The Atlanta Hawks made the decision to shake things up last offseason by letting Al Horford walk in free agency rather than fork over the five-year max he desired, trading Jeff Teague to the Pacers, and then bringing Atlanta native Dwight Howard back home. The result? Pretty much the exact same as the past decade of Hawks basketball, just with different players.
The Hawks went 43-39, earned the fifth seed in the East, proceeded to lose to the Wizards in six games, and now face even more questions going into this summer than last.Atlanta must determine, once and for all, if they will break it down and rebuild or keep everything together. Two of their three biggest offseason questions involve their starting frontcourt of Paul Millsap and Dwight Howard — the other being how much they’re willing to spend on Tim Hardaway Jr.
The Hawks are at a crossroads, one that they appeared to have reached during the season with the Kyle Korver trade and then subsequently backtracked to by reneging on a rebuild and keeping Millsap at the trade deadline and acquiring Ersan Ilyasova.
Now, there’s no running from the decision, and the front office must come to a consensus. Millsap will opt out of his player option and become an unrestricted free agent this summer, but has made his intentions clear that he would like to re-sign with the Hawks if they come with a max offer. This makes sense, because Atlanta can offer him the most. However, Millsap is 32, two years older than Horford was when he hit free agency last year and the Hawks passed on offering him the full max for fear of the eventual decline players often see in the mid-30s.
So, the Hawks must make a decision on whether they bite the bullet and pay Millsap or, for the third time in the last five years, let a star frontcourt player walk in free agency after balking at offers at the trade deadline (Horford and Josh Smith being the prior two examples).
Whether they keep Millsap or not, Dwight Howard, with two years and $47 million remaining on his deal, remains a question. Howard was benched in crunch time of the Wizards series, as the Hawks recognized their best chance to beat Washington was to go small. If Millsap stays, the Hawks will want to contend and Howard clogs up the paint on the court and their cap space off of it. If Millsap walks, it will (finally) signal that Atlanta will blow it up and look to rebuild. Either way, Howard is an obstacle towards either path and has become increasingly immovable.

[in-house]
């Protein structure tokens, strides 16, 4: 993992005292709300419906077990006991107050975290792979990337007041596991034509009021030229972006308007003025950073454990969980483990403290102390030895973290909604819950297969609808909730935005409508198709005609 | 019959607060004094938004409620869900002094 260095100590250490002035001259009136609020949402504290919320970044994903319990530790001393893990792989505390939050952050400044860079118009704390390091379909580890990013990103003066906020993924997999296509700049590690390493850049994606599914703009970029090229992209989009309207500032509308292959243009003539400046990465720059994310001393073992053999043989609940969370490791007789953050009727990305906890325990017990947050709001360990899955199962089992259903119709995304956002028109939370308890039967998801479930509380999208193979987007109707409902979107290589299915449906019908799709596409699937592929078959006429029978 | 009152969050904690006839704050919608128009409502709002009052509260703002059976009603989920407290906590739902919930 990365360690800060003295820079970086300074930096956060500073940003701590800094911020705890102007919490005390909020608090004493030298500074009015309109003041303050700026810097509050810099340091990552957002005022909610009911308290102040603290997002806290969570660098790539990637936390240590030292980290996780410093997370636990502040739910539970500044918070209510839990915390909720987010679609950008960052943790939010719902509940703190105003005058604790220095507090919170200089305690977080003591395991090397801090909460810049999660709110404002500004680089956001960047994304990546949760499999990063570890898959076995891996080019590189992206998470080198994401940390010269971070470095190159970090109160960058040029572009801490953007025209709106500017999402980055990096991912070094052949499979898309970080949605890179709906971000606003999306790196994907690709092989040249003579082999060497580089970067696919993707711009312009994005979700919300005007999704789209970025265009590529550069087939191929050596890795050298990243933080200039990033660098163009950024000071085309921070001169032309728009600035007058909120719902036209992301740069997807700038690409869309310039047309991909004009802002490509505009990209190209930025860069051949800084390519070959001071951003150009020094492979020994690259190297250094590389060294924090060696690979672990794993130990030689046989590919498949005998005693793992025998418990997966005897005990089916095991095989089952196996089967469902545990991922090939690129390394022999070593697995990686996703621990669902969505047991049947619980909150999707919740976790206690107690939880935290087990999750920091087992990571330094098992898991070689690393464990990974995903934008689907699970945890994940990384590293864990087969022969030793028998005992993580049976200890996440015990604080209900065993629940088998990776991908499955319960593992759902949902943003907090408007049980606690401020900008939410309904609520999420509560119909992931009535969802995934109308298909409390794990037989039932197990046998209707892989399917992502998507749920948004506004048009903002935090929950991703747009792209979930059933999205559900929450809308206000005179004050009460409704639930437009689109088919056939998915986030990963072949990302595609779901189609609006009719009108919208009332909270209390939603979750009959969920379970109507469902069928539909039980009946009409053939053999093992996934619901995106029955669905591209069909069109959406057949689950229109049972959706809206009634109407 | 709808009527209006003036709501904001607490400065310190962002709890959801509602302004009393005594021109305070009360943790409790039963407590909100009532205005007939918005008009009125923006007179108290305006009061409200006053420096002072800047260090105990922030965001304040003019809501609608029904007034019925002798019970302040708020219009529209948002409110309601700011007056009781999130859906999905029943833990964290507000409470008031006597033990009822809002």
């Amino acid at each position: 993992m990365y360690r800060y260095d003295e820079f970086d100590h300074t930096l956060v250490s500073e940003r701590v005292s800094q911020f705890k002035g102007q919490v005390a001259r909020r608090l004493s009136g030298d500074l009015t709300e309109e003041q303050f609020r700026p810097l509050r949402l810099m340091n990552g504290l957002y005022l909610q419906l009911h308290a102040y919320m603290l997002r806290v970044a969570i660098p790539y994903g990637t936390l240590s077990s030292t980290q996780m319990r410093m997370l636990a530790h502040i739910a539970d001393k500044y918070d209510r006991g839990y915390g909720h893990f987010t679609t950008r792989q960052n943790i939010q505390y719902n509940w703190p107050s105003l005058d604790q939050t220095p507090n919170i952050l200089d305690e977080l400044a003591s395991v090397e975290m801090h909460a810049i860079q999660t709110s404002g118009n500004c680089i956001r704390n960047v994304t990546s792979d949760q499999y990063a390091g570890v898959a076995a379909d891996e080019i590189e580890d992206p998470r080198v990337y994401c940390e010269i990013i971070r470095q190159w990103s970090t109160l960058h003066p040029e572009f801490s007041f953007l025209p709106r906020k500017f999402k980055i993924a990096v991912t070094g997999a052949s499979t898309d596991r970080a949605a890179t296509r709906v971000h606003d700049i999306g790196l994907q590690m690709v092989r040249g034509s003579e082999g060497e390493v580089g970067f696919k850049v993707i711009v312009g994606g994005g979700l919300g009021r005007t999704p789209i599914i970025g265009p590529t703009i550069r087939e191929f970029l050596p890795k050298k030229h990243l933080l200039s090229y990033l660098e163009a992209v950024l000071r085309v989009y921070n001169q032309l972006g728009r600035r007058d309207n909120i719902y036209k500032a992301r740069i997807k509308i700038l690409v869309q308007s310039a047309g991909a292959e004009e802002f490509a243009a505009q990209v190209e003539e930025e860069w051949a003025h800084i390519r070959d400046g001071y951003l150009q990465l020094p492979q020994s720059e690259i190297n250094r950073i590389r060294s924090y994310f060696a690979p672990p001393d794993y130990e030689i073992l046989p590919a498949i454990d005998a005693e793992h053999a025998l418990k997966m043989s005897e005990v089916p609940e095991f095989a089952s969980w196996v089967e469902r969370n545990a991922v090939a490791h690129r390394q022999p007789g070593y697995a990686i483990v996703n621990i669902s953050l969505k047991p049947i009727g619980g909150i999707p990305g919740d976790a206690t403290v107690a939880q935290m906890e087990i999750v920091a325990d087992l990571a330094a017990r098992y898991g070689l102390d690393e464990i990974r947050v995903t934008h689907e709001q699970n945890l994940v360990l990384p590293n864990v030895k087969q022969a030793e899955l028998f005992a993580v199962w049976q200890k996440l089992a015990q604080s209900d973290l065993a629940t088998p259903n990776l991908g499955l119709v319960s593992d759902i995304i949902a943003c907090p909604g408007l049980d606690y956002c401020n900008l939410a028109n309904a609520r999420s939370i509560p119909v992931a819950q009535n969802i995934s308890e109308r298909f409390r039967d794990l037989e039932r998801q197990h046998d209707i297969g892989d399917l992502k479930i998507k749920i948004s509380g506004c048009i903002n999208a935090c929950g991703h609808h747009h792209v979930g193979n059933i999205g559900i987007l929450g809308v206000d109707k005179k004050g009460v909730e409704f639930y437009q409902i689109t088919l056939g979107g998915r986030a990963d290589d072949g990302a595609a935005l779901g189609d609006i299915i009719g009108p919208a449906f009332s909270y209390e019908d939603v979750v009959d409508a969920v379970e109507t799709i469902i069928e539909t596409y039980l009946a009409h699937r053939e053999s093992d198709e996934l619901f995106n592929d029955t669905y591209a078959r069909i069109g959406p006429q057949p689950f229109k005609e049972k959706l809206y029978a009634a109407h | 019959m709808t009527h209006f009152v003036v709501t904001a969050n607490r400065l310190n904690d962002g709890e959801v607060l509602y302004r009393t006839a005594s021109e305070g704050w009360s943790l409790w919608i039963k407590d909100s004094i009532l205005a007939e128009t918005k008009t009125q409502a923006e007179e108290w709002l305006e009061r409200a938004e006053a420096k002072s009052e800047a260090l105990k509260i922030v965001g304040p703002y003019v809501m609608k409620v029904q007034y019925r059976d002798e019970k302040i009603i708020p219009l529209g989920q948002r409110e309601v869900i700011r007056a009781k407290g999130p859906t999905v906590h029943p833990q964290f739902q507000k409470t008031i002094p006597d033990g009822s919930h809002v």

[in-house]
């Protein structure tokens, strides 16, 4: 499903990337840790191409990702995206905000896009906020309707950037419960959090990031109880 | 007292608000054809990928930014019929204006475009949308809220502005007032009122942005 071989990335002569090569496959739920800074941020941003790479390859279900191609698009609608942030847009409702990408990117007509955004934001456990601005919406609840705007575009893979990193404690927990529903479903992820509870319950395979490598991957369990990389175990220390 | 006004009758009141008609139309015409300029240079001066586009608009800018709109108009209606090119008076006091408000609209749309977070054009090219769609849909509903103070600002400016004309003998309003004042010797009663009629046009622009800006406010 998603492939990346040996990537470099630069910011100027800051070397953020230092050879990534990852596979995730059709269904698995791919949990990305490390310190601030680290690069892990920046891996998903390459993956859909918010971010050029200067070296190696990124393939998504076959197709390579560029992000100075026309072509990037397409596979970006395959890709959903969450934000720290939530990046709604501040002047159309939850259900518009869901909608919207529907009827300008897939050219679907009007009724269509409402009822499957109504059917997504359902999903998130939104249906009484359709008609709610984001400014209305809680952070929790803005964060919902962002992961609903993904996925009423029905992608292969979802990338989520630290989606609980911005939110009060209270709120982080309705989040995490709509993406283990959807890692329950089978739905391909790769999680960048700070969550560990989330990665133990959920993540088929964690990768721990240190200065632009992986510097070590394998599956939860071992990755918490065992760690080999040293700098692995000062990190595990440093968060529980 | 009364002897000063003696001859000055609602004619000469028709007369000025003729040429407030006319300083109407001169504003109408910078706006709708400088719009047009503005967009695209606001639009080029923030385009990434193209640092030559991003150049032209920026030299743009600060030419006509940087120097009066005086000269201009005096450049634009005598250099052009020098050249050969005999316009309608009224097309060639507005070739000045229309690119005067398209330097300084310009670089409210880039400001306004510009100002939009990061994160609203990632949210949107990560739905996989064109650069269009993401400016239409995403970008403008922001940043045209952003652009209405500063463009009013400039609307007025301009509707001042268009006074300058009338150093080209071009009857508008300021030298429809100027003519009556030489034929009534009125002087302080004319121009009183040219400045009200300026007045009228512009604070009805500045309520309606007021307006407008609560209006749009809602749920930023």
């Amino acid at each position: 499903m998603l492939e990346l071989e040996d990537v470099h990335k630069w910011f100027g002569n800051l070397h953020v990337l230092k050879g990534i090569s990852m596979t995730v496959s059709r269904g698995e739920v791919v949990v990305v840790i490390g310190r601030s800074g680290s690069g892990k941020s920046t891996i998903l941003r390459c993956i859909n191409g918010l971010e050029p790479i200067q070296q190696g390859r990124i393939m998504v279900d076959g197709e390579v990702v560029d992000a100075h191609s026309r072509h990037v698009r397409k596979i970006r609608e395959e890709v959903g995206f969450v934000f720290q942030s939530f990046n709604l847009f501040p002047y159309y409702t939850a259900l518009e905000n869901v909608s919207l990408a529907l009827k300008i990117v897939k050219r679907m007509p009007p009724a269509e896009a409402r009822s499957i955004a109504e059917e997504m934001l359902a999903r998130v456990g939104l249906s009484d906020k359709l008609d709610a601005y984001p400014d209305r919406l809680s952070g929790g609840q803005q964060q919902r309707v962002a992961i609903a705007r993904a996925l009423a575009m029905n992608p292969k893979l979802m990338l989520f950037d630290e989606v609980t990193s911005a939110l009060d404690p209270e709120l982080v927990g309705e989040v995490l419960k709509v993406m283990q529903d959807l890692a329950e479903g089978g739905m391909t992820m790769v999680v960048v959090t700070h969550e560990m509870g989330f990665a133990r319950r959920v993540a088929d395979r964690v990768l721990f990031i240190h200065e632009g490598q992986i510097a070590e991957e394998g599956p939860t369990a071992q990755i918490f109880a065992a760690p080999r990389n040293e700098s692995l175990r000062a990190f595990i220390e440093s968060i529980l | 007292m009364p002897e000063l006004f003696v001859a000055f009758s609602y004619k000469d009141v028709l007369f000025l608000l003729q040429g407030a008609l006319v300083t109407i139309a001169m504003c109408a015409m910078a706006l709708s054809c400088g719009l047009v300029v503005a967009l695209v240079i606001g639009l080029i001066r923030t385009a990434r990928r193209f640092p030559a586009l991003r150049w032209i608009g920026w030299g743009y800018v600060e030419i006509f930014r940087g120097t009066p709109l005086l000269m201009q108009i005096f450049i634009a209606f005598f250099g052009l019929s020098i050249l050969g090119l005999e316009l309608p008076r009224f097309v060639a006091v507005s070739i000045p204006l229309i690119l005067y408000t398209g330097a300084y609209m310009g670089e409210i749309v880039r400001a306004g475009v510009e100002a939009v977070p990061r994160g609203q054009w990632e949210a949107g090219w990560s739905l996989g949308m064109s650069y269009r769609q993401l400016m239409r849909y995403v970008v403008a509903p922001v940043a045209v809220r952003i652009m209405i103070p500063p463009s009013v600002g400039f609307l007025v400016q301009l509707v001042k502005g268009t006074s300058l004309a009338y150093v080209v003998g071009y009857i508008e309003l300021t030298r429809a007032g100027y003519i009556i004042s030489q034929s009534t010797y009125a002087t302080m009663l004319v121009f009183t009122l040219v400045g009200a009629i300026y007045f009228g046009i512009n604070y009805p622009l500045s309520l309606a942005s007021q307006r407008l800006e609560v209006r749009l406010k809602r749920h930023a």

While Howard’s individual numbers this year were fine (13.5 ppg, 12.7 rpg), the team didn’t gel around their big man, especially on offense. The Hawks defensive rating was not phased by Dwight’s presence on the court, holding at 103.1 whether he was on or off the floor, but their offensive rating rose from 101.1 when he was on to 103.9 when he was off the court this season. Simply put, Howard individually was fine, but the Hawks were a better team with him not playing.
After the Wizards series ended, Howard expressed his frustrations with what happened regarding his reduced role in the playoffs. We’ve seen in the past that when Howard gets grumpy, he can drag the locker room down with him, so there has been chatter that the Hawks might try to cut bait after one year with Dwight. The problem will be finding a trade partner.
As ESPN’s Kevin Arnovitz reports, a quick poll of eight people in NBA front offices revealed that Howard’s trade value is almost non-existent.
A second round pick is certainly not much value for a guy that averaged a double-double and is making $23.5 million per year for two more years, but therein lies the Dwight conundrum. He’s still productive, but his productivity is not the kind that translates to team success. He doesn’t actively make a team worse on the court, but nothing he’s done since leaving Orlando — where he was, legitimately, a transcendent player — has helped a team be better, and he will forever carry the stigma of being a bad locker room guy. This was not a secret around the league this past offseason, but Atlanta, hoping familiar surroundings would help him, still took the chance.
Now, they’re left with few options. The best hope for the Hawks is to find someone willing to part ways with a second rounder and an expiring large contract, in order to free themselves of two more years of Dwight. The refrain from Hawks faithful at the revelation that Howard has no trade value was twofold. The first was to nod their heads in a sad understanding, and the second was to say they would be more than happy to accept that kind of deal for Dwight.
That’s where Atlanta is with Dwight. It didn’t take long for fans to turn on him, and believe you me, Hawks fans were excited about swapping Horford for Howard because … rebounds. It’s the same place Rockets fans were a year ago (or earlier) with Dwight — Lakers fans will also try to offer a revisionist history and tell you they were all tired of him too (some were), but we all remember the “#StayD12” campaign.
The latter stages of Howard’s career have been a sad decline brought about by back issues and an unwillingness to accept the best part of his offensive game (pick-and-rolls) for an insistence on plying his trade of a dying art (post-ups) in an increasingly inefficient manner. It’s clear from that straw poll of executives that Howard’s value has never been lower and that he is running out of teams that think they can fix him.
Until that team emerges, he will be the Hawks problem, and it is a problem they brought on themselves.